We continue our round up of the local news from Fethiye, Muğla and surrounding area.
Schools Out For Summer, Drivers Beware
Schools are almost closed for the summer which means hundreds of thousands of Turkish families will take to the road shortly, in heavily laden vehicles, to visit friends and family around the country – we call it ‘going on holiday’.
Anyway the Turkish equivalent of the Highways Agency has put out a very long press release highlighting all the hot spots for road works around the country.
Two local ones may interest you:
– on the Dalaman Airport road (yes we know its been like that for months) a section of road is closed resulting in two-way traffic on half the dual carriageway (be specially careful at night with this one);
– on the road into Marmaris, which is being widened, a section will be closed on Wednesdays and Saturdays until further notice, 16.30 – 18.30, as they are dynamiting rock.
Developments Threaten Yaniklar Village and Beyond
Comparatively sleepy Yanıklar village keeps hitting the headlines in the context of ‘protest’.
A few weeks ago the villagers held a protest march, led by a very active 85-year-old woman, to try and stop planned hydroelectric installations on the Kargı River, which flows through the village and feeds the irrigation canals that are crucial for all the local growers.
Following the march, the villagers have set up a ‘protest camp’ at the source of the river in the mountains behind the village.
They have also asked for a court judgement claiming the river belongs to the village, hence it cannot be ‘interfered with’ without the agreement of the village.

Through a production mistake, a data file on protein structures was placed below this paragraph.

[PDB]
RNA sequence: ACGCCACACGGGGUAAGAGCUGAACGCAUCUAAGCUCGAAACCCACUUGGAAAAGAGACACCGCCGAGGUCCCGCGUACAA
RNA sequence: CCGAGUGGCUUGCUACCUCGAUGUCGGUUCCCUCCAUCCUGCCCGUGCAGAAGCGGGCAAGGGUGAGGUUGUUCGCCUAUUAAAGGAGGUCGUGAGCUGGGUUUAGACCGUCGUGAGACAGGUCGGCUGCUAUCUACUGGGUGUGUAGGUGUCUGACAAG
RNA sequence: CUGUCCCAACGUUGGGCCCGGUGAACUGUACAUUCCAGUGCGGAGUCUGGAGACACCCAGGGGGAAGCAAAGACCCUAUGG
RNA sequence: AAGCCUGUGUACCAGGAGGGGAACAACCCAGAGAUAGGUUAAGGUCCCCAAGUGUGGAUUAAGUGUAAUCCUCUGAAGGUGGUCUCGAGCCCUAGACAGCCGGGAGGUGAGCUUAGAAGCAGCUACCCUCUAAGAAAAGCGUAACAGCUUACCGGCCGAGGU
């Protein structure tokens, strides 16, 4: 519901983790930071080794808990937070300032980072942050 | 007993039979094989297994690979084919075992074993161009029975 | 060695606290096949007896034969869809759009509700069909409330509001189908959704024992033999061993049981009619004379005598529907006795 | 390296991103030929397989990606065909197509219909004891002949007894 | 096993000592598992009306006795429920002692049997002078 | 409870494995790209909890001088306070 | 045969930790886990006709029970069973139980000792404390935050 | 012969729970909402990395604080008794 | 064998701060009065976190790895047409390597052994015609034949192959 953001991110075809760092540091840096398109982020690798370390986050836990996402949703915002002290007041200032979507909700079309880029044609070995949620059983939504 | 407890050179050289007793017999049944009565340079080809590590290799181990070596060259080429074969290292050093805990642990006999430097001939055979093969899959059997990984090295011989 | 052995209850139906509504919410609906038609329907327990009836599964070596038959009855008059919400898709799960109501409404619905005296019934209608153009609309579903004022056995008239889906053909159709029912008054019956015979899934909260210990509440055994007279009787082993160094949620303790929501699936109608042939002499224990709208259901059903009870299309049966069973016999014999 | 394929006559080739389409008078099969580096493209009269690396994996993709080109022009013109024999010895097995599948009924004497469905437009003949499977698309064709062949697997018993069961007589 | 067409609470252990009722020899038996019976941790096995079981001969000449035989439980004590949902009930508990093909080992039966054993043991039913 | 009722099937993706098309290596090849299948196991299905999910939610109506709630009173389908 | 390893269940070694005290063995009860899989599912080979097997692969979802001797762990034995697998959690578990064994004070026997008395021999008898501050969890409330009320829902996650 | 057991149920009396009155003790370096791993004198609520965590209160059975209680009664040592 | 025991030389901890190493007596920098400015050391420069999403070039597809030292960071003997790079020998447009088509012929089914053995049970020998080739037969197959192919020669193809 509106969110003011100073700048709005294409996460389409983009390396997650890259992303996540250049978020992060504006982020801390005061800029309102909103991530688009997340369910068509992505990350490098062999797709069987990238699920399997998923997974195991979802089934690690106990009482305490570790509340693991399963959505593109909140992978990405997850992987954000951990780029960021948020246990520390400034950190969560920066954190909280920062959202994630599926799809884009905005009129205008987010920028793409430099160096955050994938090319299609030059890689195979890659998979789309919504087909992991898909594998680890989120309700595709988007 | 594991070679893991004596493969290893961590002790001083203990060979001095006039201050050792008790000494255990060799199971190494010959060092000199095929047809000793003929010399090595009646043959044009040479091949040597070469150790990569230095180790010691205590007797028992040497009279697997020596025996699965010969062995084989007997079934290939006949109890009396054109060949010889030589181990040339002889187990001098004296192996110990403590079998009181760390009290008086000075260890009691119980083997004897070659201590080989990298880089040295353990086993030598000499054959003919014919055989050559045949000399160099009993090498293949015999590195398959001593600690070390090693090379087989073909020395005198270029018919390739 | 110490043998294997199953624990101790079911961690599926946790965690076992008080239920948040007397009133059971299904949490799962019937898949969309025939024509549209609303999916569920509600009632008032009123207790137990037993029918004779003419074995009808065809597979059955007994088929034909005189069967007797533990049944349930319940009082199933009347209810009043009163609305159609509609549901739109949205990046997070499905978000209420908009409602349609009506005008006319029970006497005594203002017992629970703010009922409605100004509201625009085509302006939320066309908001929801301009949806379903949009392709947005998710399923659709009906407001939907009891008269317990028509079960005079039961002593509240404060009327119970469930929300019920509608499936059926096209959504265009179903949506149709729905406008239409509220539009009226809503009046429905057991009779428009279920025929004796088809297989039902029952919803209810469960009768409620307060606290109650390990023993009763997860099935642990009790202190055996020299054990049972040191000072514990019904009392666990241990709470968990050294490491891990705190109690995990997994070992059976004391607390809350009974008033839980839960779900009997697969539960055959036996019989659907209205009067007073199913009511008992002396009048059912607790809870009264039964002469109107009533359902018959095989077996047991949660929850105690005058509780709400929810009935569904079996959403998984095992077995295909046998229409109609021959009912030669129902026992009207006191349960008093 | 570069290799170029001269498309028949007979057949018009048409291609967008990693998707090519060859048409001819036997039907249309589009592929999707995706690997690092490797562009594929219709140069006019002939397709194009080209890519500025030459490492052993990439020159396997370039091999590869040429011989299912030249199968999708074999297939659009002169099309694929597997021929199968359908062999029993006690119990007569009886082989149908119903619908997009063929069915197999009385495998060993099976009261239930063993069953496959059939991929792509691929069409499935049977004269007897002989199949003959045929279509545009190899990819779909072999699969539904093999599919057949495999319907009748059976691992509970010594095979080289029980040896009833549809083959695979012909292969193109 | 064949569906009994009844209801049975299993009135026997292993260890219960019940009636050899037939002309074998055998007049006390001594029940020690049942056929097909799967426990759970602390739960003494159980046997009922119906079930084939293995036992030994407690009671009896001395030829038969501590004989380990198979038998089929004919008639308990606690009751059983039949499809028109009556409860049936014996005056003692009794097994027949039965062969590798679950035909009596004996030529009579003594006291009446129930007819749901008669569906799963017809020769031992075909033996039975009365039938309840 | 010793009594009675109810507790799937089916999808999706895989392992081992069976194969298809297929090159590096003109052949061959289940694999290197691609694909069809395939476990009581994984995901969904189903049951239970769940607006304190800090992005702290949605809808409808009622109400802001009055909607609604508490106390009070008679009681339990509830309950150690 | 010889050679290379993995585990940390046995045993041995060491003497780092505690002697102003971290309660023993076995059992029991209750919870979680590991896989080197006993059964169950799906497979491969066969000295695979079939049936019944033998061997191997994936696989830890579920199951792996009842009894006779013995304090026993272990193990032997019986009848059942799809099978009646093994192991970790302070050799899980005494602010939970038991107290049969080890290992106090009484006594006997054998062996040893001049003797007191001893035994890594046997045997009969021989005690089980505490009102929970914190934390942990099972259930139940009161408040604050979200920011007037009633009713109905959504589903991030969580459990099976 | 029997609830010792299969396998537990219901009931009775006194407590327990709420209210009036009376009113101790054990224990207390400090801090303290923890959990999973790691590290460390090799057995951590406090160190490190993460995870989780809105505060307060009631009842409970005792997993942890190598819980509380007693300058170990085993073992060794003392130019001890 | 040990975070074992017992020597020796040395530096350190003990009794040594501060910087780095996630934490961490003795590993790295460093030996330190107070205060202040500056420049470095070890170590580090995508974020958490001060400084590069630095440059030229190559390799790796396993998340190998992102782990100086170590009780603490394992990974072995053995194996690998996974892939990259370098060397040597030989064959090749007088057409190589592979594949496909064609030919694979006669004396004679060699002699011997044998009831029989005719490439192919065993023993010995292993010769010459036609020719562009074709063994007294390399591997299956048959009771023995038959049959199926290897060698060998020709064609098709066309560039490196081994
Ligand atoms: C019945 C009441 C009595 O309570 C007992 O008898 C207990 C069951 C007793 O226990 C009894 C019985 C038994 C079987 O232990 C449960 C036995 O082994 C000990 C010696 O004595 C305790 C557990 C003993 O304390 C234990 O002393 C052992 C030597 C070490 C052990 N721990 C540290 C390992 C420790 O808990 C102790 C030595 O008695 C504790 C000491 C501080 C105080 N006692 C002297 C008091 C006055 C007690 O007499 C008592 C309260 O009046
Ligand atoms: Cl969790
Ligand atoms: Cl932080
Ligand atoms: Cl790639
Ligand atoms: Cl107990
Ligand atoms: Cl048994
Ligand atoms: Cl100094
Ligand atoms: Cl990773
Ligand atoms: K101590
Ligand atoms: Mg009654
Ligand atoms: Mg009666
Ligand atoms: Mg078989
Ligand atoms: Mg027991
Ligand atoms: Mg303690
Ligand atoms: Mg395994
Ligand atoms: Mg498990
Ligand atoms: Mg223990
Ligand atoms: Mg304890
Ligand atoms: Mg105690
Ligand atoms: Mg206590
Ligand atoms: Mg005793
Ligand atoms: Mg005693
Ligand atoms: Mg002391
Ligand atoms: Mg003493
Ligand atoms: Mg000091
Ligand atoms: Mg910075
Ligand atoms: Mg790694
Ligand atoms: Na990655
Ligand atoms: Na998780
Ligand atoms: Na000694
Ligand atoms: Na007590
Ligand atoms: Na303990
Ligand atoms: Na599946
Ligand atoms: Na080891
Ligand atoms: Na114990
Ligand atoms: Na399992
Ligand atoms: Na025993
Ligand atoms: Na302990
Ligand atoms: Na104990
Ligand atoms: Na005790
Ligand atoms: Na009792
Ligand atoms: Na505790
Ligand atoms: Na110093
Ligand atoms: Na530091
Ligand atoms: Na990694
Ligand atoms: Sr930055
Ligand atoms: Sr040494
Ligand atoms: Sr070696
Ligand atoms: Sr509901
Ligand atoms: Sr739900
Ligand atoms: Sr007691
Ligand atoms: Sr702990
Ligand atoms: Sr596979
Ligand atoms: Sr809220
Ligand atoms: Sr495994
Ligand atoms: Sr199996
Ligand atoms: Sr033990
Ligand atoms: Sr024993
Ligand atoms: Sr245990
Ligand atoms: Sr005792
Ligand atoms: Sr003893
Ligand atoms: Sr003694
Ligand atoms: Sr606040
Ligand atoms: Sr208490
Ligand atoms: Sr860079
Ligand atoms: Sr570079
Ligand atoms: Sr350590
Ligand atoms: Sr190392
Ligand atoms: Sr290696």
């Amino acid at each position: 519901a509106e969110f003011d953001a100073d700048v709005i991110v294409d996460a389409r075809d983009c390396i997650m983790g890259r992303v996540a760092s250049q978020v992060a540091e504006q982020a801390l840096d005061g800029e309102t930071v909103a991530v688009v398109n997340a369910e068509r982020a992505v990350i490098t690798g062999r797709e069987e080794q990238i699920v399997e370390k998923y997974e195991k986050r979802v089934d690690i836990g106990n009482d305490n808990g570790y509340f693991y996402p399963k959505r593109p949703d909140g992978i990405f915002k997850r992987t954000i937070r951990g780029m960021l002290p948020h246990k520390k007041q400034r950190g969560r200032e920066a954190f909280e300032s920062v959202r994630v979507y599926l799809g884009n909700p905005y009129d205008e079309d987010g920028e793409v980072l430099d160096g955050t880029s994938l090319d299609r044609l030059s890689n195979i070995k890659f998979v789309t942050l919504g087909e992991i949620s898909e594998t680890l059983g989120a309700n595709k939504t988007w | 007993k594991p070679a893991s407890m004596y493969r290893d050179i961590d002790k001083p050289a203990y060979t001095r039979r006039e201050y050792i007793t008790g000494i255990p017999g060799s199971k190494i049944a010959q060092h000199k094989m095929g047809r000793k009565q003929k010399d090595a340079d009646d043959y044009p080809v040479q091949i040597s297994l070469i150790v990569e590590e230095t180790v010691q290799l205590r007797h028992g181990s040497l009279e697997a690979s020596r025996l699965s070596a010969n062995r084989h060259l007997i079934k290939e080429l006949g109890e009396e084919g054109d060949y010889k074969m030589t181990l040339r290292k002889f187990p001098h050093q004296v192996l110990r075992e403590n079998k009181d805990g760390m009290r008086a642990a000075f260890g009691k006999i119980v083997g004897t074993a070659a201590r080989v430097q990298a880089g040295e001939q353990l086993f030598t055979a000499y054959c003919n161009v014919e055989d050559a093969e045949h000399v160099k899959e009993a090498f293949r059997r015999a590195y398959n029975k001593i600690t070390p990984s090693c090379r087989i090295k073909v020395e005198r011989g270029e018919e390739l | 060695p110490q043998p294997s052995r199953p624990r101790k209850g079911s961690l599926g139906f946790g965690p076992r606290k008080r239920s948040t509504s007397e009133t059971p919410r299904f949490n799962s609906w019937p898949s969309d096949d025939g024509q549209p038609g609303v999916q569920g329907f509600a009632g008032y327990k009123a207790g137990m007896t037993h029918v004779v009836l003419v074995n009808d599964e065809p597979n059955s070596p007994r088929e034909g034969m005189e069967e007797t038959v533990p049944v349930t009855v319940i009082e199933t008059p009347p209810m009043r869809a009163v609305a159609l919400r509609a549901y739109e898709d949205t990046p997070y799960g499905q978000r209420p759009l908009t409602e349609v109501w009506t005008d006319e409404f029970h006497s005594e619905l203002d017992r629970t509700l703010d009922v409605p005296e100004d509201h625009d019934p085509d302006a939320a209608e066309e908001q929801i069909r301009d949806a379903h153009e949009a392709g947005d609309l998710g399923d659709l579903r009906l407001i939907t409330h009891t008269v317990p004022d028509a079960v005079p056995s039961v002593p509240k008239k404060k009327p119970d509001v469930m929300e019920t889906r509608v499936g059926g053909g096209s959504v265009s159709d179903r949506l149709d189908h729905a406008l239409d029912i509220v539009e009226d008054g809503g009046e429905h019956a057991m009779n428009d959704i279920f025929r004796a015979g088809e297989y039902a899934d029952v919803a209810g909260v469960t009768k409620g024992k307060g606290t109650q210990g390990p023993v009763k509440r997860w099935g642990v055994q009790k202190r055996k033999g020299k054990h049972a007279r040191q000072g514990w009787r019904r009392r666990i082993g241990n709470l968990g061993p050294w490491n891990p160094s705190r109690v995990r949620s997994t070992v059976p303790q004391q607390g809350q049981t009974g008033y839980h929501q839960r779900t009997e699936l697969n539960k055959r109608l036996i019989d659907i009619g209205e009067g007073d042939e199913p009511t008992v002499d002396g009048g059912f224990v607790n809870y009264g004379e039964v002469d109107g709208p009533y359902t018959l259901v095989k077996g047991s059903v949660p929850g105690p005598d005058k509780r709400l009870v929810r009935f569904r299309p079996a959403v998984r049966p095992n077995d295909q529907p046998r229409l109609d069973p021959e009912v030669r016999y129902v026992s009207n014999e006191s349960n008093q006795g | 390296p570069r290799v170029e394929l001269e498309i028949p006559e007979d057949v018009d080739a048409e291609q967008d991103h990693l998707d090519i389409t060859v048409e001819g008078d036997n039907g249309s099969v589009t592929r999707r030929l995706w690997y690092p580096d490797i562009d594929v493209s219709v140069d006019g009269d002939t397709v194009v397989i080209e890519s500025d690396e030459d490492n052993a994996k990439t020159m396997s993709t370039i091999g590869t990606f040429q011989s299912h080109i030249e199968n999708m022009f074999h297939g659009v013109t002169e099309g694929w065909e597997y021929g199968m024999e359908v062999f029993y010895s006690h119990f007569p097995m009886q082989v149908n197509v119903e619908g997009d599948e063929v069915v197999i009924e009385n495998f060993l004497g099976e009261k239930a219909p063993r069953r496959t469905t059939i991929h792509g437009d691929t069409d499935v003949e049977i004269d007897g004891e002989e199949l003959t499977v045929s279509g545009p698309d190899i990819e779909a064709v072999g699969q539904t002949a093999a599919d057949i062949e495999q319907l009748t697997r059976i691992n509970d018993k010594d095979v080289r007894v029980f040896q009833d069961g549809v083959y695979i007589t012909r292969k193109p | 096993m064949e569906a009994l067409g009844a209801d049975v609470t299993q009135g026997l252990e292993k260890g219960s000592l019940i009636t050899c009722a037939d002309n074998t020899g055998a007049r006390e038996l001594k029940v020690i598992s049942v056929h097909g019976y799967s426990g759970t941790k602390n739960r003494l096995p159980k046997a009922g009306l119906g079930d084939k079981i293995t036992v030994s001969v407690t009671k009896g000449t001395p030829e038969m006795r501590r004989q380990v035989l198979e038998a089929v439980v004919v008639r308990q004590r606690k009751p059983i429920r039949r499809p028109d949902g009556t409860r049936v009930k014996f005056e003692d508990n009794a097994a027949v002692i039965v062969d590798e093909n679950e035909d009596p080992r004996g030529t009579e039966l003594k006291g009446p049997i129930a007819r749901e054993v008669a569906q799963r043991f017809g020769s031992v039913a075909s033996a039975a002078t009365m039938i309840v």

Yanıklar is also the chosen site for the new dry dock facilities to replace the existing boat yard in Karagözler.
Villagers don’t want the dry dock as it will ruin a large beach which is currently barely developed, and features nesting loggerhead turtles, a migratory bird wetlands and a host of wild flowers at various times of the year.
The arguments over the dry dock have been rumbling on for years and have now been taken to European authorities.
We shall keep you posted on both protests.
Reward for Hard Work
And our friends who perform Turkish folk dances and songs under the name Ölüdeniz Yarenler, hit the headlines locally and nationally early in the week when some of them applied for Turkish citizenship.
They have fulfilled the residence and means of support criteria, are all working hard on their Turkish language skills, and are clearly engaged with the local culture – so we wish them luck.
Finally, if you are living in Turkey, you canot have helped but notice we are in the run up to a general election with all the bunting and posters on display and the dreaded buses driving around belting out party songs.
The current government are expected to win again when polling takes place on 12th June. Local press reported this week that there will be 516 ballot boxes in Fethiye and 134,700 voters.
Unlike the UK voting is compulsory in Turkey.